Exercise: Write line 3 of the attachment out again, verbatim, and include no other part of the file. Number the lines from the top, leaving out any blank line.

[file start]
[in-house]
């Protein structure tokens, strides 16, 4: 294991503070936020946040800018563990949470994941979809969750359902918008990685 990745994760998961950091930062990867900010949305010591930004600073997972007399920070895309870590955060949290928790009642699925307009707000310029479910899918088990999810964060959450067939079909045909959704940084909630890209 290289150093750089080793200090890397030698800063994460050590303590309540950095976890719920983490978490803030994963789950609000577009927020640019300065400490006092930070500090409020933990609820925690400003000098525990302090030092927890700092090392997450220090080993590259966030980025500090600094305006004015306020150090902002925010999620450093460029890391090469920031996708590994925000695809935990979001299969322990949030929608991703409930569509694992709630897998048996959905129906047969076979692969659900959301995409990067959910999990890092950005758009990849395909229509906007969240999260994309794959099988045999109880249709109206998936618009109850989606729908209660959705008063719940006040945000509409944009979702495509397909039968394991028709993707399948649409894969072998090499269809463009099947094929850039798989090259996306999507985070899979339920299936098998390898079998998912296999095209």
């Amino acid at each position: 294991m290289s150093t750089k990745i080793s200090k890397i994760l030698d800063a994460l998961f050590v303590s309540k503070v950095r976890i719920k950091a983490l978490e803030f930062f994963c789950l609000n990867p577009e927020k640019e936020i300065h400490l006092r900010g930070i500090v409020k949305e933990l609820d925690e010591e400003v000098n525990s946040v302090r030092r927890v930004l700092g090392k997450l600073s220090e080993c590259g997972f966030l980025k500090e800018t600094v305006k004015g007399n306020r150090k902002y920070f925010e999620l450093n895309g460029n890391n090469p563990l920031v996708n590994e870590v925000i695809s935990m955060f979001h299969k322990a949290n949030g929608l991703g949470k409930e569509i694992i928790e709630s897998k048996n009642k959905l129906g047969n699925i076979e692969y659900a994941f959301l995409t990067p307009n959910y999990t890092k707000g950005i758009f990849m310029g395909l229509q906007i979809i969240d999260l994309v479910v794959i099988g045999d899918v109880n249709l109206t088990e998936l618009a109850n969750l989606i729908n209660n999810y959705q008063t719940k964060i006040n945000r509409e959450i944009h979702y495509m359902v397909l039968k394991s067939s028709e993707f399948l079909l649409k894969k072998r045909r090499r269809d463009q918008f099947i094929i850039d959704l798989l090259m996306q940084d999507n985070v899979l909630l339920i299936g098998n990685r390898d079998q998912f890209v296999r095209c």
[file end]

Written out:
């Amino acid at each position: 294991m290289s150093t750089k990745i080793s200090k890397i994760l030698d800063a994460l998961f050590v303590s309540k503070v950095r976890i719920k950091a983490l978490e803030f930062f994963c789950l609000n990867p577009e927020k640019e936020i300065h400490l006092r900010g930070i500090v409020k949305e933990l609820d925690e010591e400003v000098n525990s946040v302090r030092r927890v930004l700092g090392k997450l600073s220090e080993c590259g997972f966030l980025k500090e800018t600094v305006k004015g007399n306020r150090k902002y920070f925010e999620l450093n895309g460029n890391n090469p563990l920031v996708n590994e870590v925000i695809s935990m955060f979001h299969k322990a949290n949030g929608l991703g949470k409930e569509i694992i928790e709630s897998k048996n009642k959905l129906g047969n699925i076979e692969y659900a994941f959301l995409t990067p307009n959910y999990t890092k707000g950005i758009f990849m310029g395909l229509q906007i979809i969240d999260l994309v479910v794959i099988g045999d899918v109880n249709l109206t088990e998936l618009a109850n969750l989606i729908n209660n999810y959705q008063t719940k964060i006040n945000r509409e959450i944009h979702y495509m359902v397909l039968k394991s067939s028709e993707f399948l079909l649409k894969k072998r045909r090499r269809d463009q918008f099947i094929i850039d959704l798989l090259m996306q940084d999507n985070v899979l909630l339920i299936g098998n990685r390898d079998q998912f890209v296999r095209c």